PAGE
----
Big Dunc = Legend.

Barry Rathbone
8 Posted 31/10/2013 at 17:13:31
Pure coincidence I suppose but reading this put me in mind of an article about lunacy and suicide rates in Scandanavian countries.

Quite a phenomena by all accounts.

Paul Ferry
9 Posted 31/10/2013 at 17:40:58
Why am I not in the least surprised that jimmy Sorheim turned to EFC because of a head-but and that - curious image this - he goes into the woods to head-but for fun?
Darren Hind
10 Posted 31/10/2013 at 18:42:37
"Because he roughed up those ugly reds in a way that was pleasing to my soul"

Wonderful stuff

Dick Fearon
11 Posted 31/10/2013 at 19:04:36
Ok thats enough about big Dunc who incidently was another of my idols now after titillating our more lasvicious senses please enlighten us a bit more about that angelic true beauty in the pizza shop. Did you score or flatten her with a Liverpool kiss.
Ross Edwards
12 Posted 31/10/2013 at 19:19:07
So, Big Dunc is his hero, where does old Royston fit into this?
Peter Mills
14 Posted 31/10/2013 at 20:20:34
Michael, Lyndon, I thought I was joking but can now see that running this site has sent you over the edge. Your creation is turning into a monster, I assume this is your nod to Halloween?
Si Cooper
15 Posted 31/10/2013 at 22:32:43
I (think I) can relate to Jimmy's affinity for a passionate player like big Dunc, and it is certainly that bit more inspiring when the player wears his heart on his sleeve, but I am a little surprised he does not credit more of our current players with having the right attitude.

They might not be as physically devastating as the big man could be (nor as vibrantly maverick as Royston Drenthe) but I think we have a good core of players who do not shirk their responsibilities each time they step onto the pitch. Unfortunately, not all of them belong to us but that shouldn't lessen the appreciation of what they are prepared to give when wearing our shirt.

Peter Bourke
18 Posted 01/11/2013 at 00:25:38
Good post Jimmy.
I think for me Timmy Cahill deserves to be held in the same esteem.
Totally loyal right to the day the Club told him to leave and a player that gave it to the Red Shite in bucket loads. Not to mention he scored plenty of crucial goals for us and gave his all every time he pulled on a Blue Shirt.
Ian Black
19 Posted 01/11/2013 at 00:14:16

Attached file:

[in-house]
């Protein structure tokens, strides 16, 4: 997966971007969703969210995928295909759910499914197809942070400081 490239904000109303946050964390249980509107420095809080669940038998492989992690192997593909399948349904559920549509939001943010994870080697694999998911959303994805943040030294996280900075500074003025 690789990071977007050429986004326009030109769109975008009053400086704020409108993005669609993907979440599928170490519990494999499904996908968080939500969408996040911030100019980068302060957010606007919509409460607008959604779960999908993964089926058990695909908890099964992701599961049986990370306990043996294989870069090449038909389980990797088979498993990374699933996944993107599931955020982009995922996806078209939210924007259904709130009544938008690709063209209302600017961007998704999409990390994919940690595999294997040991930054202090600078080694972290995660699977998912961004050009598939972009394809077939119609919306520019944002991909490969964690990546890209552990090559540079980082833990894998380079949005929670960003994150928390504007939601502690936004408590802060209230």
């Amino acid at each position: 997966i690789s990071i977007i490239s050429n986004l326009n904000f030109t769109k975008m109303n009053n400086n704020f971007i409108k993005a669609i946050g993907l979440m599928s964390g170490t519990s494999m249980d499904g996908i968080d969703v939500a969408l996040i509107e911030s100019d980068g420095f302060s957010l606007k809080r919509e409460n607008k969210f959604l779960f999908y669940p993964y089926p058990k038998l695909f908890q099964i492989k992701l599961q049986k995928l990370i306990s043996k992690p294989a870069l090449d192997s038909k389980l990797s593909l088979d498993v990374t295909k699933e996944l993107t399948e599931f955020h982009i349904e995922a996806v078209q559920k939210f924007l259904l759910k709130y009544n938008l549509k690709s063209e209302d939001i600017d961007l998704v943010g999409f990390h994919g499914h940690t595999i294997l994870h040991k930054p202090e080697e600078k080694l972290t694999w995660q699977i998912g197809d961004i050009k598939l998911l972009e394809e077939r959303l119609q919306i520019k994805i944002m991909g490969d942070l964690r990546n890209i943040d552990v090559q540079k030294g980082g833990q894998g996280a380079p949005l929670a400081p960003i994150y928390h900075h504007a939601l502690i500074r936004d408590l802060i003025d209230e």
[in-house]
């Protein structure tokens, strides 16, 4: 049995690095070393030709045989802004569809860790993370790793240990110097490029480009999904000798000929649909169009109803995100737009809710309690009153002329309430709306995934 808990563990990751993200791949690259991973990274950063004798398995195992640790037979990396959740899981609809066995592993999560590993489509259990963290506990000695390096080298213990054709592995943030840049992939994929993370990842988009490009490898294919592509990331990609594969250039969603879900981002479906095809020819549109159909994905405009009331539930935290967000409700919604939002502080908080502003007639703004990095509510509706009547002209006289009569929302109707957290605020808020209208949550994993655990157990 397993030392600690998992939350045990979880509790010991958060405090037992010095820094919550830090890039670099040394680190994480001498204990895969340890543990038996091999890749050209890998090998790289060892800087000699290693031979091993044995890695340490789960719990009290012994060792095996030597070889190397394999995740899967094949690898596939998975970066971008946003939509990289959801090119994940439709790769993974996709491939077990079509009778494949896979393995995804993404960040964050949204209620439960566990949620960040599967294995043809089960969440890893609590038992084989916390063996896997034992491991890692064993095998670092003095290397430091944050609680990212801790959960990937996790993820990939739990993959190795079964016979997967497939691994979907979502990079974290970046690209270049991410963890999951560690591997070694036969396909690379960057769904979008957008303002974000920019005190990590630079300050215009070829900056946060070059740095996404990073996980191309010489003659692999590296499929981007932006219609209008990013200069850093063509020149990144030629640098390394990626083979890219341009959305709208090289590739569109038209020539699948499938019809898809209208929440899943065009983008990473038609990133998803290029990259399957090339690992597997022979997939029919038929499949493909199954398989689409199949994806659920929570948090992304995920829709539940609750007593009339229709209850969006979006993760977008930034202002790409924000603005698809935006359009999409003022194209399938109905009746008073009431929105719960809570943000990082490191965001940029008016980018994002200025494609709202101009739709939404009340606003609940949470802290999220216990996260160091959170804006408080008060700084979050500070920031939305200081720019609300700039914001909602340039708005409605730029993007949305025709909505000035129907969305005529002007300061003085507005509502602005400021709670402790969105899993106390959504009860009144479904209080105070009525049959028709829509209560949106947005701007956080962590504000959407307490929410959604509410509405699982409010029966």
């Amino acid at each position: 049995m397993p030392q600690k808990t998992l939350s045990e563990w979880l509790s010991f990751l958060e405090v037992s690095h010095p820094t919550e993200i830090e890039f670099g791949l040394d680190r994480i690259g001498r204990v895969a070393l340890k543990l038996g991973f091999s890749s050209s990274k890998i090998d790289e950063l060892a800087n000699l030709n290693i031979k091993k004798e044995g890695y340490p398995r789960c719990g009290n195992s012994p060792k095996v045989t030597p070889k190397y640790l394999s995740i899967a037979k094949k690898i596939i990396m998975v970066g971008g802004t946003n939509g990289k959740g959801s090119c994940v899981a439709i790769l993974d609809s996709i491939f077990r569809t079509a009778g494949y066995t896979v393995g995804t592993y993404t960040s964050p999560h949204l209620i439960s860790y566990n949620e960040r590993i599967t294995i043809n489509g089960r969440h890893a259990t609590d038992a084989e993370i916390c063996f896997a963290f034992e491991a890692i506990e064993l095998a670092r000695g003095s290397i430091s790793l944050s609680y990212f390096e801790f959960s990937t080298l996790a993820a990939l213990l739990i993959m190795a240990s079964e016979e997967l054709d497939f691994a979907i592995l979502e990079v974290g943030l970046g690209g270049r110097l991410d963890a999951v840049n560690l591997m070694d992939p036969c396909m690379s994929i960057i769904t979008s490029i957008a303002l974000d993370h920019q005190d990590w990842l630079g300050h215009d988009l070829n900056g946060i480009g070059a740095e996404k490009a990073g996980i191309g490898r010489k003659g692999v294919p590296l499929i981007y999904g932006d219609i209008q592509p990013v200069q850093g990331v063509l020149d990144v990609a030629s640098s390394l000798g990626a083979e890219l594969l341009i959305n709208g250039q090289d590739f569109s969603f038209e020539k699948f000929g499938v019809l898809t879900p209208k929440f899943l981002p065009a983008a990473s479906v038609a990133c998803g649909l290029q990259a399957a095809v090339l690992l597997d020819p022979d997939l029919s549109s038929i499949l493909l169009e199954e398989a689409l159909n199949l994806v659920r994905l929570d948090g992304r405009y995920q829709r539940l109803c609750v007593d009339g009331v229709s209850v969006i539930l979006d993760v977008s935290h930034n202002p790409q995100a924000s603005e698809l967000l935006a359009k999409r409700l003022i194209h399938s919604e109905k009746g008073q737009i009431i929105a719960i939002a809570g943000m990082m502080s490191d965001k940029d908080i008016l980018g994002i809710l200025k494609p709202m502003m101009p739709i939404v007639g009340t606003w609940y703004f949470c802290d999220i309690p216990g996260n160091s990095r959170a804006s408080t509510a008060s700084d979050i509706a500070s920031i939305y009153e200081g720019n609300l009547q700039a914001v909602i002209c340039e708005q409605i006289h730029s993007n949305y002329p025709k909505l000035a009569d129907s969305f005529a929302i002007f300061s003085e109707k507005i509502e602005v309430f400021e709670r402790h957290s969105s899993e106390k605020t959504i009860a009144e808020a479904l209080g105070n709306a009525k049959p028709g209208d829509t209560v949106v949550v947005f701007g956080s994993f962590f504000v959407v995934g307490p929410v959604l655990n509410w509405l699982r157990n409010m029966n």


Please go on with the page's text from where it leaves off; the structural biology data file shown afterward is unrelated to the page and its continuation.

Big Dunc was never a great striker, he never really scored great goals (on a regular basis) and his strike rate isn't great to any statistician. What he did have though is a fire inside, a fire unmatched by any of his opponents. Although he bears the Everton tattoo he set upon them gladiatorally, mono-et-mono, in a 'you're messing with the wrong guy and, by the way, you're out of your depth' kind of way. At a time when the blues were mediocre, in fact, the most mediocre in my lifetime, we couldn't offer any real football arguments to say we were better than the shite, or those teams that were gloriously above them, but what we could counter with was that we had the hardest player in the football league. Yes, it's childish, yes, it's clutching at a McDonald's quality straw, but at that time it was all we had. The images of him tearing up Old Trafford, wrestling big bad Sol Campbell to the ground nonchalantly in front of the the Gwladys Street, throwing karate black belt Zenden into the Middlesbrough net, the reassuring fist-clenching rage delivered in derbies and not to forget that sweetest of moments when he enveloped Steffen Freund with the death-grip that you could clearly see in the Germans eyes that he felt his time on this planet had come to a terrifying end.

The legend of Duncan Ferguson isn't the quality of player he was, but the quality of his contribution; his fire, his resolve, his dedication. He can't stand toe to toe with the true greats of our club in his output, but that's not through any lack of his desire; some people are more blessed than others with true skill, although to be fair to the big guy, I don't think I've ever seen a player more singled out by referees for fouls called on name alone. He gave everything he got for the cause and that's what people appreciate. You can call out your Alan Balls, your Howard Kendalls, your Neville Southalls, your Dave Watsons and your Tim Cahills. I don't think any of them would ever say when they crossed that line they gave more for the blue shirt.